Manufacturing Device Platforms

Following on from the FP7 funded BiognostiX project on fibre-based diagnostics, this work examines novel approaches to microfluidic and paper-based microfluidic device manufacture with an emphasis on biosensing and configuration at the point of manufacture.

Controlling the flow of very small volumes of liquid (and suspensions) along sub-millimetre scale channels or through porous materials is very useful already in an array of diagnostic technologies. Inexpensive and reliable lab-on-a-chip devices are key to improving both the global accessibility to rapid diagnostics and the detailed monitoring of responsiveness to treatment.


To achieve this for a broader range of applications and to ensure a clear pathway to manufacture, we are tackling simultaneously the challenges faced in delivering quantitative diagnostics and the manufacturability of the engineering solutions.


This work, described as "microfluidics", shares many similar principles to the underlying challenges in inkjet technologies and control of supramolecular gels, especially the need to understand the liquid surface tension and rheology as well as the role of the microfluidic channel micro- and nanostructures. The wide range of sample types (e.g. whole blood, plasma, urine, saliva) and the difference in fluid properties between people leads to a very clear need for repeatable and robust systems. Challenges are faced in ensuring the sample flows at the correct rate along the channels and interacts with the detection reagents to allow sufficient reactions to occur. Manufacturing these systems requires simple, traceable, techniques that can be translated to both a relevant scale and meet the appropriate manufacturing standards for medical devices.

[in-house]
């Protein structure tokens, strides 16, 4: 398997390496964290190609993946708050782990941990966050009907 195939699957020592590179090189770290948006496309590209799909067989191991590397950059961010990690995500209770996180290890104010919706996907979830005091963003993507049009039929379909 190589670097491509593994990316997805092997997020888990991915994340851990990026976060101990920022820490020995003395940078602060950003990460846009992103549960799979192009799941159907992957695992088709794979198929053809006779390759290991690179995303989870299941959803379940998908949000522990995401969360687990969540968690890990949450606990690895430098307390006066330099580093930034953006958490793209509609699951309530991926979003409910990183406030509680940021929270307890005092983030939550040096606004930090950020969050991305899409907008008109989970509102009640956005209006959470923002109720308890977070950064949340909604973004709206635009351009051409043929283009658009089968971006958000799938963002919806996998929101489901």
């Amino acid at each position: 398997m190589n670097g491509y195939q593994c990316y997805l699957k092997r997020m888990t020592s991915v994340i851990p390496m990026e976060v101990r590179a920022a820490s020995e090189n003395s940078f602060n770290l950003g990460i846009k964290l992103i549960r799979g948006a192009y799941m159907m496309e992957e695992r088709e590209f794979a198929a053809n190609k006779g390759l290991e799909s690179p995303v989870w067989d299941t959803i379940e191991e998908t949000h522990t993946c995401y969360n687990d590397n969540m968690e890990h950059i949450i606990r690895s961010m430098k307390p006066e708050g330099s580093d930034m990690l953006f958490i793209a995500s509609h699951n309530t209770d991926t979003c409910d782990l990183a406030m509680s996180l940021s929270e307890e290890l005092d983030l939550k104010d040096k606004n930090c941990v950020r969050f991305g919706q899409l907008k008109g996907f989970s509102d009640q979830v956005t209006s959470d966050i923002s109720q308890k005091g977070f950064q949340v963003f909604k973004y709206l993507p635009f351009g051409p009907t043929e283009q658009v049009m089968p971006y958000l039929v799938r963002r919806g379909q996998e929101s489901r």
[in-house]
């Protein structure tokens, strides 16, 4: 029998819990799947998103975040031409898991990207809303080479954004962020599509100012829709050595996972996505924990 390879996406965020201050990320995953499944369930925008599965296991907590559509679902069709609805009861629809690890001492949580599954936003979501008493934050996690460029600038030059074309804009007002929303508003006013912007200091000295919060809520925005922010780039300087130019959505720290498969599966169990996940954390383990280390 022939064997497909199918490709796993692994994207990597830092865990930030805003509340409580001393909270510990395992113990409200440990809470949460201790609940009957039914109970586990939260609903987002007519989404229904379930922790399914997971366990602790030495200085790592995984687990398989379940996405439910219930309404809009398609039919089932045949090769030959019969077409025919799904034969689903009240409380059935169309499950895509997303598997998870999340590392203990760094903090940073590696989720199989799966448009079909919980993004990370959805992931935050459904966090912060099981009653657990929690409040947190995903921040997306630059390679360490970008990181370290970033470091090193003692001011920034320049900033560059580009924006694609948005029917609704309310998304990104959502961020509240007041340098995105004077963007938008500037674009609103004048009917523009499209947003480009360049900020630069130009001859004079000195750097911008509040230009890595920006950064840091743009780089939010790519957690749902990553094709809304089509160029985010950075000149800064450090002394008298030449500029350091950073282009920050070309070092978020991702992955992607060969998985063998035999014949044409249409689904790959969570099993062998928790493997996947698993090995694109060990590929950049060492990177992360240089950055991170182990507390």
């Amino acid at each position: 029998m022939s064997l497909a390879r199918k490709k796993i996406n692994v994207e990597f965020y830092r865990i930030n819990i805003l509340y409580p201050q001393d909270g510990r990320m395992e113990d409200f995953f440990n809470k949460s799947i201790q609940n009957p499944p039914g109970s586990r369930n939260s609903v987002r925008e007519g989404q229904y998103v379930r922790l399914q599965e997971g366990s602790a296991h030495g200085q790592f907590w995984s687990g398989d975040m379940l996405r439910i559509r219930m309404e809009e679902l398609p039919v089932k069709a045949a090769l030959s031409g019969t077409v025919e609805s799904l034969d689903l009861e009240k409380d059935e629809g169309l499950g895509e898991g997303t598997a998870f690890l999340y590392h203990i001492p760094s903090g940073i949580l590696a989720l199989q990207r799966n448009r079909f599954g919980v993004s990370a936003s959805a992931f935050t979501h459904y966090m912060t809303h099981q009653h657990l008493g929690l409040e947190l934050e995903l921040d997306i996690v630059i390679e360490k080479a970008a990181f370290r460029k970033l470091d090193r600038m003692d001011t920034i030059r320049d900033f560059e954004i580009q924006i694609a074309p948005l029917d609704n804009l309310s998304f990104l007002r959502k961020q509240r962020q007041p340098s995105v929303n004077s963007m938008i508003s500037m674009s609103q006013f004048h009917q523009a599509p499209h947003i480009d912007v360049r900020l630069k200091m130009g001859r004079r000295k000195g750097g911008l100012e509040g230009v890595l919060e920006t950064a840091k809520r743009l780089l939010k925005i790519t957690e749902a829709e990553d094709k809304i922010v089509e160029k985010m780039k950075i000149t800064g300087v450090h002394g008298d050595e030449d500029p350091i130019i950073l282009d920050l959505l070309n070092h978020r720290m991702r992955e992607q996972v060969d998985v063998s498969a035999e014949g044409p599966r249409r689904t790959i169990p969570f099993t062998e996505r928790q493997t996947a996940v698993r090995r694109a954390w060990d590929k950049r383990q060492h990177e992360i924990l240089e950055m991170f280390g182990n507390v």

Working closely with the Cambridge Analytical Biotechnology (CABs) Hall Laboratory, and following completion of the FP7-funded BiognostiX project our work focuses on:

  1. Fabrication of paper-based diagnostics where the capillary flow is along the channels in between the cellulose fibres. Paper is a sustainable, chemically robust, abundant material with well-understood manufacturing routes. It provides a naturally three-dimensional matrix upon which reactions can occur as well as an inherent ability to transport aqueous-based samples by surface tension forces.
  2. Novel approaches to fabricating standard microfluidic channels to improve their ease of manufacture and late-stage customisation.
  3. Incorporation of functional materials into microfluidics to enhance the ability to sense components to a high degree of selectivity and sensitivity.


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